The increased earnings of children who participate in a high-quality ECD program not only allow the U.S. to compete more effectively in a global economy, but also aid both earlier and future generations of children. These increased earnings will benefit earlier generations when they reach retirement age because these earnings will contribute to the solvency of Social Security and other public retirement benefit programs. Future generations will benefit because they will be less likely to grow up in families living in poverty.
A nationwide commitment to high-quality early childhood development would cost a significant amount of money up front, but it would have a substantial payoff in the future. The United States' political system, with its two- and four-year cycles, tends to under-invest in programs with such long lags between when investment costs are incurred and when the benefits are enjoyed. The fact that lower levels of government cannot capture all the benefits of ECD investment may also discourage them from assuming all the costs of ECD programs. Yet, the economic case for ECD investment is compelling.
To recapitulate, I estimate that providing poor three- and four-year-old children—20 percent of all children in this age range—with a high-quality program would initially cost about $19 billion a year. Such a program would ultimately reduce costs for remedial and special education, criminal justice, and welfare benefits, and it would increase income earned and taxes paid. Within about 17 years, the net effect on the budget would turn positive (for all levels of government combined). Within 30 years, the offsetting budget benefits would be more than double the costs of the ECD program (and the cost of the additional youth going to college).
In addition, investing in our poor young children is likely to have an enormous positive effect on the U.S. economy by raising GDP, improving the skills of the workforce, reducing poverty, and strengthening U.S. global competitiveness. Crime rates and the heavy costs of criminality to society are likely to be substantially reduced as well
Robert G. Lynch is associated professor and chairman of the department of economics at Washington College. His most recent book is Rethinking Growth Strategies—How State and Local Taxes and Services Affect Economic Development. This article is adapted with permission from "Exceptional Returns: Economic, Fiscal, and Social Benefits of "Investment in Early Childhood Development," published by the Economic Policy Institute, © 2004, www.epinet.org.
1. All but the Chicago Child-Parent Center Program had random assignment of potentially eligible children into the intervention program or the control group. The Chicago Child-Parent Center Program did not use randomized assignment but the control group did match the intervention group on age, eligibility for intervention, and family socioeconomic status.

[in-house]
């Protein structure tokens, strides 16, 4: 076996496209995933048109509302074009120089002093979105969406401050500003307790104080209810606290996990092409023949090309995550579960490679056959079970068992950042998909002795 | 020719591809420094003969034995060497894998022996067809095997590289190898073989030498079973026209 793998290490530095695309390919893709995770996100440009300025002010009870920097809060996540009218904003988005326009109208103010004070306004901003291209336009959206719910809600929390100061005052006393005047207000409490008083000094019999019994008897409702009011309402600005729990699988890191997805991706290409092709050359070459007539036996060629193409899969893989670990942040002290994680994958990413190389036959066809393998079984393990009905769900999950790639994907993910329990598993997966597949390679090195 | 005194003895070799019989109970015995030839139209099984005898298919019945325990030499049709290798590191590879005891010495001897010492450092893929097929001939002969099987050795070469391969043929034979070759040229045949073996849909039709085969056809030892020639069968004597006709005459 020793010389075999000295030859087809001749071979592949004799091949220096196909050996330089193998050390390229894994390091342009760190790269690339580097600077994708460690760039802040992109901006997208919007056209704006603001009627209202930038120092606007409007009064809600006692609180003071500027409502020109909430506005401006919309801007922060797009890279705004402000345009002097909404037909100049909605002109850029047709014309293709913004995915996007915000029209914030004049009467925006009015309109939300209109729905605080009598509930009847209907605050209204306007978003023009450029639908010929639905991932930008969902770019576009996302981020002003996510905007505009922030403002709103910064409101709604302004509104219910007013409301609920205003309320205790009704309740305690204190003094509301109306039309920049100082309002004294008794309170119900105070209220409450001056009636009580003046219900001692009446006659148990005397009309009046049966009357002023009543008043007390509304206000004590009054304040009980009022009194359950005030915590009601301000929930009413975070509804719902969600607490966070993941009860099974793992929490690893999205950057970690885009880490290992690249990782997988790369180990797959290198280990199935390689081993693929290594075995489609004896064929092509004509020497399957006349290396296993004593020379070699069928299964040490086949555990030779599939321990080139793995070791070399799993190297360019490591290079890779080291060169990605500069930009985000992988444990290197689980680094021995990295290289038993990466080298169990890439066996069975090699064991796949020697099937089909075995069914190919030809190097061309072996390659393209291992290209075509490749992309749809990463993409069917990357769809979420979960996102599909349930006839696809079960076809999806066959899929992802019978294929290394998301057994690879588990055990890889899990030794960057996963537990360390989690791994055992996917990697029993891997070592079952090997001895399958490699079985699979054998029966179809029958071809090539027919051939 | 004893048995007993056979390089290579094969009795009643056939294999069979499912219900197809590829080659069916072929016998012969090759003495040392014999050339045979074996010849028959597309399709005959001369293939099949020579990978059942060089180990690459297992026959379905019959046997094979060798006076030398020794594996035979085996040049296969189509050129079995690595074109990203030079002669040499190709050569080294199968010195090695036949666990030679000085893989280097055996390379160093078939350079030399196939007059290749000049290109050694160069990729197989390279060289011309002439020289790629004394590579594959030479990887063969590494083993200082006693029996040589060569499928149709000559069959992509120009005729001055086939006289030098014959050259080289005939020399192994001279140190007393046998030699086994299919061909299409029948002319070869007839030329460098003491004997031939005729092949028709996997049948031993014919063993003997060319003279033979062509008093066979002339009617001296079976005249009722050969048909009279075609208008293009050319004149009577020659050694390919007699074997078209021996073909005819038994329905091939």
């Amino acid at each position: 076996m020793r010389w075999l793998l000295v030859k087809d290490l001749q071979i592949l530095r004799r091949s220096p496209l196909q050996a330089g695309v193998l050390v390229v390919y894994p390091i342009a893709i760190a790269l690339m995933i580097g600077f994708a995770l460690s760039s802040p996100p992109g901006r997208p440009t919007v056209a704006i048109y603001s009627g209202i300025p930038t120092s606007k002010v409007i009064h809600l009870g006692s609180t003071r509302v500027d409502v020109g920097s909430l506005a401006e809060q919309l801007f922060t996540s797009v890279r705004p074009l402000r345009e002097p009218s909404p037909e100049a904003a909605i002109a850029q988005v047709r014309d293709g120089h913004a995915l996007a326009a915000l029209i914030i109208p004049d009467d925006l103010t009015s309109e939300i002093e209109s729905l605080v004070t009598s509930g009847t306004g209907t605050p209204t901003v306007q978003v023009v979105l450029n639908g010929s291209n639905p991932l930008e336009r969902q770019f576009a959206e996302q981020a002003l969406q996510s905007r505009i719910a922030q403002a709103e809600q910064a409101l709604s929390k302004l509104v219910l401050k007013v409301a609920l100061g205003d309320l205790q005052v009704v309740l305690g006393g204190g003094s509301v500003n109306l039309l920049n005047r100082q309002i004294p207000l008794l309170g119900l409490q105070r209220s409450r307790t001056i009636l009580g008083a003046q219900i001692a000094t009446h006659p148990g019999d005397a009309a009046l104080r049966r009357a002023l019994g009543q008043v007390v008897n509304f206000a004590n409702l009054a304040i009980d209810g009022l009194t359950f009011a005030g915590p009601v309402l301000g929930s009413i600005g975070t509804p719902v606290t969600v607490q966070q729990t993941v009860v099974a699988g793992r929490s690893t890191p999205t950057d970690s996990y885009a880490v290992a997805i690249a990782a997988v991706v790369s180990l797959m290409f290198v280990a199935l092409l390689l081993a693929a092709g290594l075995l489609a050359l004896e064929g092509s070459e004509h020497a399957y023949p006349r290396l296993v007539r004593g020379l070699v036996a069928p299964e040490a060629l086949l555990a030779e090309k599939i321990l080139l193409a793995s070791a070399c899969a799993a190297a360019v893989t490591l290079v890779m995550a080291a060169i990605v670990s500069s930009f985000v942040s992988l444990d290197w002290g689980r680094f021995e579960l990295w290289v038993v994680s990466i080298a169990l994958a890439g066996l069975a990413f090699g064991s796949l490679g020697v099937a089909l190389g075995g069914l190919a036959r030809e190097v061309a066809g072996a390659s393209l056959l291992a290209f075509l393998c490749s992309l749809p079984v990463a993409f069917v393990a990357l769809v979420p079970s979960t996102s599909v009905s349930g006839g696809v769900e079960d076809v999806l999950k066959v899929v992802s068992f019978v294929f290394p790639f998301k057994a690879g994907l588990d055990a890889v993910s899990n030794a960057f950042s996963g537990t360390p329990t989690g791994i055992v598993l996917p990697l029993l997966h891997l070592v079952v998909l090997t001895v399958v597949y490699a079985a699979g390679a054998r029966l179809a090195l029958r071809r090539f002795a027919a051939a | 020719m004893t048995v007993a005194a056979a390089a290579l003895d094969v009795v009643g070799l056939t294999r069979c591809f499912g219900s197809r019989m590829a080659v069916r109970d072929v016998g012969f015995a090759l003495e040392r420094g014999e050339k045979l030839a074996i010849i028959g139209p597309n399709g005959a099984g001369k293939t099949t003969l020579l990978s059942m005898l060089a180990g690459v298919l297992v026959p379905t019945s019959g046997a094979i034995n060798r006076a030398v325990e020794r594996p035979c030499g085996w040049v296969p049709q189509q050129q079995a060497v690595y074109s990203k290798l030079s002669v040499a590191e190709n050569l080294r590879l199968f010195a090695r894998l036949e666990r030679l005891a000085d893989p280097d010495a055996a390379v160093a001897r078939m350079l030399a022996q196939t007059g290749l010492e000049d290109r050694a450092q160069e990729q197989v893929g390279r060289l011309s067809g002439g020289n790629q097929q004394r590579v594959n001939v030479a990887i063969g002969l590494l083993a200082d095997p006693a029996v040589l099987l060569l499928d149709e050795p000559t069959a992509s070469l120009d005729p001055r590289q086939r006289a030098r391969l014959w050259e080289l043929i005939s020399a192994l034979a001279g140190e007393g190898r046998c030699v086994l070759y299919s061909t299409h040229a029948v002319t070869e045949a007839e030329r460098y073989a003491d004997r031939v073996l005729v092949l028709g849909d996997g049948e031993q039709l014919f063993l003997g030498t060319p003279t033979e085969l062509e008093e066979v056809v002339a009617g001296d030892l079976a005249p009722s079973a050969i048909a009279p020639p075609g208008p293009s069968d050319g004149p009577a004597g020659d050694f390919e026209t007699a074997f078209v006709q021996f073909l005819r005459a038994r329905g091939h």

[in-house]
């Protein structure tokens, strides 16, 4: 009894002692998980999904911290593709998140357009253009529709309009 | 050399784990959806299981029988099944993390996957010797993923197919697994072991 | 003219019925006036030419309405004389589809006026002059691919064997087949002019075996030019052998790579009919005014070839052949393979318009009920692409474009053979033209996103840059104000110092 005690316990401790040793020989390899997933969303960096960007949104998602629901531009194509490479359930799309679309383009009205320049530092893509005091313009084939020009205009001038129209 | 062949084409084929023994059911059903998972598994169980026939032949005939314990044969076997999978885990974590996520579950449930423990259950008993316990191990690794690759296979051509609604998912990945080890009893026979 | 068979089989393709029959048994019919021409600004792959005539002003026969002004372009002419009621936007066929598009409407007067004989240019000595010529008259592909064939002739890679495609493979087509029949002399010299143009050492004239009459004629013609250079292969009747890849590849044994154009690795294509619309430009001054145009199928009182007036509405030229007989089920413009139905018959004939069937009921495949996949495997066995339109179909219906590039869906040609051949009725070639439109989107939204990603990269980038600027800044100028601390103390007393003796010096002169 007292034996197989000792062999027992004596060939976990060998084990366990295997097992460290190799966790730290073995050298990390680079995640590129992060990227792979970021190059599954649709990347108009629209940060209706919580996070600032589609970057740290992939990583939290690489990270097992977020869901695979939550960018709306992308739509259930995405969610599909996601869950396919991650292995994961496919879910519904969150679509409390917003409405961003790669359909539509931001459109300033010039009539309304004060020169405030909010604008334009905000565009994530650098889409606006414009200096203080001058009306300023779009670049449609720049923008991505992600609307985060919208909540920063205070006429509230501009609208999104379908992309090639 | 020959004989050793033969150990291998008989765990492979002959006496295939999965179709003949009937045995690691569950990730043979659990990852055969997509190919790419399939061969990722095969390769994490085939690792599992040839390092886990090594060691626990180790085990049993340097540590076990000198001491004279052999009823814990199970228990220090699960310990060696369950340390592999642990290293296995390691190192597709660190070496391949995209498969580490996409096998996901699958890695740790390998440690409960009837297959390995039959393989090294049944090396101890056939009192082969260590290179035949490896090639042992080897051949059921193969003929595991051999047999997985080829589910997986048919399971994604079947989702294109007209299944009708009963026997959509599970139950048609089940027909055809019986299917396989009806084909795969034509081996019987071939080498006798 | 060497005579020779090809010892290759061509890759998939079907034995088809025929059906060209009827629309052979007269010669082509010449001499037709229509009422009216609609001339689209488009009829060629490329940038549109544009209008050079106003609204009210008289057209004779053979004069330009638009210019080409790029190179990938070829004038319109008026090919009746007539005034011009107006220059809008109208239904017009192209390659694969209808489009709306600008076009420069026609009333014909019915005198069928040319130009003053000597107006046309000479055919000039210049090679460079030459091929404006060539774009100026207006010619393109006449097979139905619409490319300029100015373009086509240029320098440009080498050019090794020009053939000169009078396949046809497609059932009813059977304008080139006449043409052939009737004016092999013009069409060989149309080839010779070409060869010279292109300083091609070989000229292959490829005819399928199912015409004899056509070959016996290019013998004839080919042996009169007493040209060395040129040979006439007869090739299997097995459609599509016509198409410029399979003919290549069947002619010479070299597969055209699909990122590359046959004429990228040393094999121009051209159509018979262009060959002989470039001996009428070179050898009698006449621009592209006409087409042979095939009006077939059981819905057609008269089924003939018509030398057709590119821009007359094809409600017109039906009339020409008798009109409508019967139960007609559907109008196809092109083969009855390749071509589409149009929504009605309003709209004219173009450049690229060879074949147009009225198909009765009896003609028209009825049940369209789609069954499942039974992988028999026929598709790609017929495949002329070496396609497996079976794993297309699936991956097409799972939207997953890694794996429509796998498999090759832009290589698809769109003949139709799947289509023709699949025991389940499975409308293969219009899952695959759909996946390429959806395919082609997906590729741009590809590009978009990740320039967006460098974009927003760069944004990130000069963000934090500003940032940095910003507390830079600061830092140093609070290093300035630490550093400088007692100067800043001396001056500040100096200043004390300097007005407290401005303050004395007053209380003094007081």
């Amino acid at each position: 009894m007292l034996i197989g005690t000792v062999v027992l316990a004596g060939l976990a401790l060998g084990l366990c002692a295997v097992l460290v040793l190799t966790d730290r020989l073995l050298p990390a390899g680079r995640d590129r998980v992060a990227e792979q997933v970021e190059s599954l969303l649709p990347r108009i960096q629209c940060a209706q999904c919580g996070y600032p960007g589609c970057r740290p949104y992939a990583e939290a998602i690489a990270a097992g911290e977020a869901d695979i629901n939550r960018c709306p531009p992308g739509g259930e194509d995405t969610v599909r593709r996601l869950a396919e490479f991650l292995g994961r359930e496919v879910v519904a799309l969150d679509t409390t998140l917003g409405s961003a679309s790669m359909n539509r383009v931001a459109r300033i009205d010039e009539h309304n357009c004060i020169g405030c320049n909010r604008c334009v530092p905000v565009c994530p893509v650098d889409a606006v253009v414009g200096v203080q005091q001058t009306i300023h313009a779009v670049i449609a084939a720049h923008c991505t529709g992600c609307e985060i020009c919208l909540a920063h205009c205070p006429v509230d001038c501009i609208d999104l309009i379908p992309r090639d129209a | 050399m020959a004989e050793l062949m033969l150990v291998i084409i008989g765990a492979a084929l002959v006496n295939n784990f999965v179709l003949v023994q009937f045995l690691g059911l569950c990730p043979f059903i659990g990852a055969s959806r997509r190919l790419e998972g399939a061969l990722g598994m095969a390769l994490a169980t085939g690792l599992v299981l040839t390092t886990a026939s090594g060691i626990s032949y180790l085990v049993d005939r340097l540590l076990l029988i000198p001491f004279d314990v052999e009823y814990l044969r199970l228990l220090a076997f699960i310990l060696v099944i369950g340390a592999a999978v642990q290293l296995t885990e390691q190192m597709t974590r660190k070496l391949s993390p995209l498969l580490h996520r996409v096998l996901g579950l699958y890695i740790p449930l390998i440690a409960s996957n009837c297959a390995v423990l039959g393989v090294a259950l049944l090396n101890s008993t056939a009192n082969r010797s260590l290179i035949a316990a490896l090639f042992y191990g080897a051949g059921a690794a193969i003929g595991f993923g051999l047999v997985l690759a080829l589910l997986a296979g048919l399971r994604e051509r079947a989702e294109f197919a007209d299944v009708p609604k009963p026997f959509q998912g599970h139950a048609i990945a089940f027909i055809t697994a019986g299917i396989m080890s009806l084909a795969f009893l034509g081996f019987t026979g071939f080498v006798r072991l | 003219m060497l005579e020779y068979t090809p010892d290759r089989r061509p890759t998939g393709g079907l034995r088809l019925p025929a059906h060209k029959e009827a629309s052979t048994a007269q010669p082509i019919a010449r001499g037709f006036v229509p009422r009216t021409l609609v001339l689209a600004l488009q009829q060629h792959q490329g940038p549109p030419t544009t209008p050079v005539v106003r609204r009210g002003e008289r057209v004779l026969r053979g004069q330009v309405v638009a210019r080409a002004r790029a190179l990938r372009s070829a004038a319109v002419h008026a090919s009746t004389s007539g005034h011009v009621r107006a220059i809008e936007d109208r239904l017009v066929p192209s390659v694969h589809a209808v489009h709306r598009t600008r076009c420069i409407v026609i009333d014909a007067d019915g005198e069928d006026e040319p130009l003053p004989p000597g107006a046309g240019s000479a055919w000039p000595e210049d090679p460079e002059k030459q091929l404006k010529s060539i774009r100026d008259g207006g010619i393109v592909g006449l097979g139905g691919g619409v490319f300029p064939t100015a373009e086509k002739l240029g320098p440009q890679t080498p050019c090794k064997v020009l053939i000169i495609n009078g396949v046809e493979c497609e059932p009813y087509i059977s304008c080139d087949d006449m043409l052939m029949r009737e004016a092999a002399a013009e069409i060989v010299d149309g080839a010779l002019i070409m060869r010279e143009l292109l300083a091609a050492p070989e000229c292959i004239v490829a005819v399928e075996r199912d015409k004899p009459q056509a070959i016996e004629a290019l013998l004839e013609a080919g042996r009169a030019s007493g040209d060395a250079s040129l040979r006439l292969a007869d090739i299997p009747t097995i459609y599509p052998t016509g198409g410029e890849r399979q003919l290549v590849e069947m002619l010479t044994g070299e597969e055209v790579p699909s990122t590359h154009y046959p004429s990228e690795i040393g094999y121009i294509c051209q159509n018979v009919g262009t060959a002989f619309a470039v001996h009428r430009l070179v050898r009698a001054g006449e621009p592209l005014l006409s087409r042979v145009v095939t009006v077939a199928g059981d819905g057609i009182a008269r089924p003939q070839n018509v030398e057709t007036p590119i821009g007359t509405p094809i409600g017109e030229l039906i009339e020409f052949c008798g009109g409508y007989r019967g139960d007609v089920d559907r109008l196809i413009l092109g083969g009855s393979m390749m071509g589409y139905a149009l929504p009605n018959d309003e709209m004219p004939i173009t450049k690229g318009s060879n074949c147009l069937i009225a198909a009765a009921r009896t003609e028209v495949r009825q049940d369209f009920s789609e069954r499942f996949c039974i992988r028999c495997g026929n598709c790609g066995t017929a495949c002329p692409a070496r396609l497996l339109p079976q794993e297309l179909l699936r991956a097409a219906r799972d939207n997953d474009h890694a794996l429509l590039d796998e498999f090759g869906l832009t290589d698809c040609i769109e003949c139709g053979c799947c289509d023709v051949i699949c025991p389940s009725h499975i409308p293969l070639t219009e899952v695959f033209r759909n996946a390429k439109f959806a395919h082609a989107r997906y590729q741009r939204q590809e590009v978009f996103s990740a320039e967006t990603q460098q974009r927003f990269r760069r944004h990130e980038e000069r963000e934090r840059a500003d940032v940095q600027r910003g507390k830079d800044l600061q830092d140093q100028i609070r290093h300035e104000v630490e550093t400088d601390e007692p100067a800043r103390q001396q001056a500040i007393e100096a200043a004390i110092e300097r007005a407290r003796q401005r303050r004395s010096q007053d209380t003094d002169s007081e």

2. Heckman (1999), pp. 22 and 41.
3. Rolnick and Grunewald (2003), pp. 3 and 16.
4. Burtless (1999).
5. Committee for Economic Development (2002).
6. The annual average impact for various types of costs and benefits per Perry Preschool Project participant, estimated by Rolnick and Grunewald (2003) of the Federal Reserve Bank of Minneapolis, was used as the baseline for the analysis. (Rolnick and Grunewald used the costs and benefits as described by Schweinhart  and Barnett .) The annual costs and benefits per program participant of the preschool program were adjusted for inflation and/or wage increases every year through 2050 in line with projections made by the Congressional Budget Office (June 2004).
The numbers of three- and four-year-olds entered in the estimating model were taken from recent population projections made by the U.S. Census Bureau (2004). The total costs and benefits of the preschool program were determined by multiplying the number of participants of a particular age by the average value of the cost or benefit for each year that the cost or benefit was produced by participants of that age as determined by Rolnick and Grunewald (2003). Thus, for example, the reductions in the cost of providing public education per participant were assumed to kick in when that participant entered the public school system at age 5 and were assumed to cease when that participant turned 18 and left the school system.